What about Fairtrade? Its aim is to address "the injustice of low prices" by guaranteeing that producers receive a fair price... In essence, it means paying producers an above-market "Fairtrade" price for their produce, provided they meet particular labour and production standards. ...Okay, I'm willing to believe that too much coffee is being produced in the world, and that's why prices are so low. But that was a problem long before the fair-trade movement showed up, clearly. Something in the "free" market was already preventing producers from switching to other crops. Maybe farmers were too poor to diversify. Who knows? At any rate, fair-trade coffee only comprised 1.8 percent of the U.S. market in 2004—a tiny fraction—so it's hard to imagine that this is the chief thing stimulating overproduction. I agree that it's only a partial solution to rural poverty (and it does seem true that most of the markup on fair-trade coffee goes to supermarkets rather than farmers). But making things worse? Really?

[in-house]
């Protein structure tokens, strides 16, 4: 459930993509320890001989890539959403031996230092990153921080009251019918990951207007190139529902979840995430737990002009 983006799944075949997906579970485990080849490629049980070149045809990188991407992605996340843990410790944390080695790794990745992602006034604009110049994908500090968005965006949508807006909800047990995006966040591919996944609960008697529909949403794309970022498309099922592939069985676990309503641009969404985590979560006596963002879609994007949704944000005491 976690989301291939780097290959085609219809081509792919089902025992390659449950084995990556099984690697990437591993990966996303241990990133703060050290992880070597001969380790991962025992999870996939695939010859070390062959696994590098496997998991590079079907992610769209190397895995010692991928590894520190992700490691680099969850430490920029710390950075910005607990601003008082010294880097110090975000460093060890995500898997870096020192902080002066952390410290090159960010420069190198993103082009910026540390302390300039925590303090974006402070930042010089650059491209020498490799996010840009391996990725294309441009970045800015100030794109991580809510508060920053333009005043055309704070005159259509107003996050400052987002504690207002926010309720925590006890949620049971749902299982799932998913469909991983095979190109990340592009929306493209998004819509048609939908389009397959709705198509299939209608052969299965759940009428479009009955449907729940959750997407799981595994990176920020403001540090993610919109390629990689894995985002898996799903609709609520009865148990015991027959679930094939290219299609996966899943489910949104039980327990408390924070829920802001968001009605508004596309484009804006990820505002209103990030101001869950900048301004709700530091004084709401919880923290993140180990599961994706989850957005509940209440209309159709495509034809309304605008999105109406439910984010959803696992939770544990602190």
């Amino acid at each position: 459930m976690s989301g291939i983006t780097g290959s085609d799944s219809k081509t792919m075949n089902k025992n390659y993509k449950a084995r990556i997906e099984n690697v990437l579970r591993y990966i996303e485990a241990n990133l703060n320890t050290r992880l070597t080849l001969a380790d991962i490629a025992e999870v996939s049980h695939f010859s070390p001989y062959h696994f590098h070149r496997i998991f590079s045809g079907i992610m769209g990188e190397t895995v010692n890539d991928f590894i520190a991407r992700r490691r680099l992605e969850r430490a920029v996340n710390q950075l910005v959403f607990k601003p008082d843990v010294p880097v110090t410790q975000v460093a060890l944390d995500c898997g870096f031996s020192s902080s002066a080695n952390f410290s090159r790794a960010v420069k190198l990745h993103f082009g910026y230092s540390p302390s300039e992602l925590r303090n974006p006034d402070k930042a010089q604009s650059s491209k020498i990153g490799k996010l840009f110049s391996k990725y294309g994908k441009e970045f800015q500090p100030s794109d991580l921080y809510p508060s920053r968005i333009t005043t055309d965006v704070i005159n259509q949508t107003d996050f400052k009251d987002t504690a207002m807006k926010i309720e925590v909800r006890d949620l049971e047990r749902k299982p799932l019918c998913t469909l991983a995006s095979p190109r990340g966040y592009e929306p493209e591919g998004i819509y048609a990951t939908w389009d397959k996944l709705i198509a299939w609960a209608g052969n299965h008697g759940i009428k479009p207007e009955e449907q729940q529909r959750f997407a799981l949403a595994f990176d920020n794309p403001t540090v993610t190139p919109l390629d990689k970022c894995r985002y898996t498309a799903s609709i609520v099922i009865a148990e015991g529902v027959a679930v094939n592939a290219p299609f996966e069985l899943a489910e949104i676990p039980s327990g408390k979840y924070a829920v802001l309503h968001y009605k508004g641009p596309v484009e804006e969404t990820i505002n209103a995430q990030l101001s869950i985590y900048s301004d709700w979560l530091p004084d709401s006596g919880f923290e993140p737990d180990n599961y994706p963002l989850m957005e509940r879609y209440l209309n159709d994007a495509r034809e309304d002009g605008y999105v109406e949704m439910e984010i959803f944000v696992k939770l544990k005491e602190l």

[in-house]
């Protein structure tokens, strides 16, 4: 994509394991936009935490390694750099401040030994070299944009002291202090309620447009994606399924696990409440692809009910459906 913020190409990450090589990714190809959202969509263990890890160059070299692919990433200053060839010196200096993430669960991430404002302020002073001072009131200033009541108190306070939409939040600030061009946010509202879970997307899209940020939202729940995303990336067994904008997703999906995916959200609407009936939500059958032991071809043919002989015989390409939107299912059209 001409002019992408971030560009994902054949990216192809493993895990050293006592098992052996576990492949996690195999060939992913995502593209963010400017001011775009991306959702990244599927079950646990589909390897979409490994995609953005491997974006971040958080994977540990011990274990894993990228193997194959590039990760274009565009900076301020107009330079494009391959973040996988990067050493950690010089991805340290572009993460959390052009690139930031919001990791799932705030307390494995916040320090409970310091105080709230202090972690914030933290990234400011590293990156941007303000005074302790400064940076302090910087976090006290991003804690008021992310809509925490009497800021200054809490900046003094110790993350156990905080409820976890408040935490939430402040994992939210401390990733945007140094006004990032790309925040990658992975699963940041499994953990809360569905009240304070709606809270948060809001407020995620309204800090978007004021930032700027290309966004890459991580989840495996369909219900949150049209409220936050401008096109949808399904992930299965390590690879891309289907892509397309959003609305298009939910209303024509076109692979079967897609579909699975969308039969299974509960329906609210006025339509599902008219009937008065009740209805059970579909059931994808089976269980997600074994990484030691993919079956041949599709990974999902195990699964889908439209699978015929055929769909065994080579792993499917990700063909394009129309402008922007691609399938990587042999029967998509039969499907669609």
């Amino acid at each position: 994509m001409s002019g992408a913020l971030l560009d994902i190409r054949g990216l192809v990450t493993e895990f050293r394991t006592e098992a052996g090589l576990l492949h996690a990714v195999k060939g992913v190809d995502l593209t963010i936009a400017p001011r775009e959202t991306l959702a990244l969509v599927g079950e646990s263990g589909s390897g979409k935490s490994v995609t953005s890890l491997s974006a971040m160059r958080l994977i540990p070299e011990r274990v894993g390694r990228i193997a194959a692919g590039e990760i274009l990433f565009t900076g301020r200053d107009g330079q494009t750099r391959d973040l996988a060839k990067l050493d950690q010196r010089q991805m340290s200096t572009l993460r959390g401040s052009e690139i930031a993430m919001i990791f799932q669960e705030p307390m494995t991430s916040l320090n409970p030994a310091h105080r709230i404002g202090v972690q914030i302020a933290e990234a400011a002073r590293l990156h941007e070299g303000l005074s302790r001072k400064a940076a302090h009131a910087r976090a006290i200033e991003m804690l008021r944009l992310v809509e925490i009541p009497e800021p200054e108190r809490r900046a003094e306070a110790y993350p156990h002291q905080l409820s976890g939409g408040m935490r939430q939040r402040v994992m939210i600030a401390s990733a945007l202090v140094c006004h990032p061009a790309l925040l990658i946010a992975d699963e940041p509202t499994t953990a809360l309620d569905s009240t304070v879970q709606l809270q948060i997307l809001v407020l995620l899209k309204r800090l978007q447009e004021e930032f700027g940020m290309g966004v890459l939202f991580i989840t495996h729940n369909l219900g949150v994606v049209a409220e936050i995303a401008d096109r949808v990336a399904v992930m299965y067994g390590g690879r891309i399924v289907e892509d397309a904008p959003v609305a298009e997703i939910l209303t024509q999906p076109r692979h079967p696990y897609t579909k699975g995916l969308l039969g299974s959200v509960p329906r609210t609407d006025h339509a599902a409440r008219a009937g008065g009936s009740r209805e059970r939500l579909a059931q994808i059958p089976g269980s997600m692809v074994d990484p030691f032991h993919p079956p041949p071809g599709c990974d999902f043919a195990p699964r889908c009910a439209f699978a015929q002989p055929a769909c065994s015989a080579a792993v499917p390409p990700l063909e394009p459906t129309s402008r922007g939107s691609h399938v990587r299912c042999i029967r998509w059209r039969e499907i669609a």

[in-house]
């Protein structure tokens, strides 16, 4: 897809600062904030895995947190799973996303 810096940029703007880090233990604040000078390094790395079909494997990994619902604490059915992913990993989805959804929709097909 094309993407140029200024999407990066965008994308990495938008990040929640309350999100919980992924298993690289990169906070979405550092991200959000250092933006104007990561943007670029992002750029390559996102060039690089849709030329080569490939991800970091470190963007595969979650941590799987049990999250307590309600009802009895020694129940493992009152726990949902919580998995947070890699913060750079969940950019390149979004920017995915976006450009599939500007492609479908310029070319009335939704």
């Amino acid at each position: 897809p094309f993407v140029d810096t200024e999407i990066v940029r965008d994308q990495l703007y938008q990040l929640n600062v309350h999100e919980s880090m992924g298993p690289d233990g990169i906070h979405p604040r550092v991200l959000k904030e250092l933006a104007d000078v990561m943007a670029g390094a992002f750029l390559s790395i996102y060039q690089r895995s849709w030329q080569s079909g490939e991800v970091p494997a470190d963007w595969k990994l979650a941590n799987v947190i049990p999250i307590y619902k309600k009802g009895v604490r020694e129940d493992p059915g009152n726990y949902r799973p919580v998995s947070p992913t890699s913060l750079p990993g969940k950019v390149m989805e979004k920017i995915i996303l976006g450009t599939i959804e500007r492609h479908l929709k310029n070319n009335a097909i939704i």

The standard economic argument against Fairtrade goes like this: the low price of commodities such as coffee is due to overproduction, and ought to be a signal to producers to switch to growing other crops. Paying a guaranteed Fairtrade premium--in effect, a subsidy--both prevents this signal from getting through and, by raising the average price paid for coffee, encourages more producers to enter the market.
This then drives down the price of non-Fairtrade coffee even further, making non-Fairtrade farmers poorer. Fairtrade does not address the basic problem, argues Tim Harford, author of "The Undercover Economist" (2005), which is that too much coffee is being produced in the first place. Instead, it could even encourage more production.